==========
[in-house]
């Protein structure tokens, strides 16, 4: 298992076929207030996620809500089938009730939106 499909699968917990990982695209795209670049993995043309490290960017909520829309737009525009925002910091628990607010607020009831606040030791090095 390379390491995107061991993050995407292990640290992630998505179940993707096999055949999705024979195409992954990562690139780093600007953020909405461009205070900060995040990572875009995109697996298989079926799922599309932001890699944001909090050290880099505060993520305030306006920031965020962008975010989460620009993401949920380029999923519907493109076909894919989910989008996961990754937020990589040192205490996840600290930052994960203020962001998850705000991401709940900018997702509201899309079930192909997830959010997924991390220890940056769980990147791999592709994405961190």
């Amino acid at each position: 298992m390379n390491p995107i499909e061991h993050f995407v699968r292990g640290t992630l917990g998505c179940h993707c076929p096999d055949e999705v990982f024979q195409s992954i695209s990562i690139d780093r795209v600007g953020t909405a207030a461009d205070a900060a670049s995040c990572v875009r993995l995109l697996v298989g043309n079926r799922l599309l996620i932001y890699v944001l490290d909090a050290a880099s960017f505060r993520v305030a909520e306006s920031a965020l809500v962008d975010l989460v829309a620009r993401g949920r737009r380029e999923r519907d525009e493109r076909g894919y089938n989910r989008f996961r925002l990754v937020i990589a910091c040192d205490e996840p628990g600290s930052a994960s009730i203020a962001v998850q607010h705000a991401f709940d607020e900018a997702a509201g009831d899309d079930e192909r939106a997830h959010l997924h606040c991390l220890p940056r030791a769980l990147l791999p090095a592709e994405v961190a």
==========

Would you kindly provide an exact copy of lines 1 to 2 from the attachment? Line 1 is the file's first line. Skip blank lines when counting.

[in-house]
């Protein structure tokens, strides 16, 4: 298992076929207030996620809500089938009730939106 499909699968917990990982695209795209670049993995043309490290960017909520829309737009525009925002910091628990607010607020009831606040030791090095 390379390491995107061991993050995407292990640290992630998505179940993707096999055949999705024979195409992954990562690139780093600007953020909405461009205070900060995040990572875009995109697996298989079926799922599309932001890699944001909090050290880099505060993520305030306006920031965020962008975010989460620009993401949920380029999923519907493109076909894919989910989008996961990754937020990589040192205490996840600290930052994960203020962001998850705000991401709940900018997702509201899309079930192909997830959010997924991390220890940056769980990147791999592709994405961190």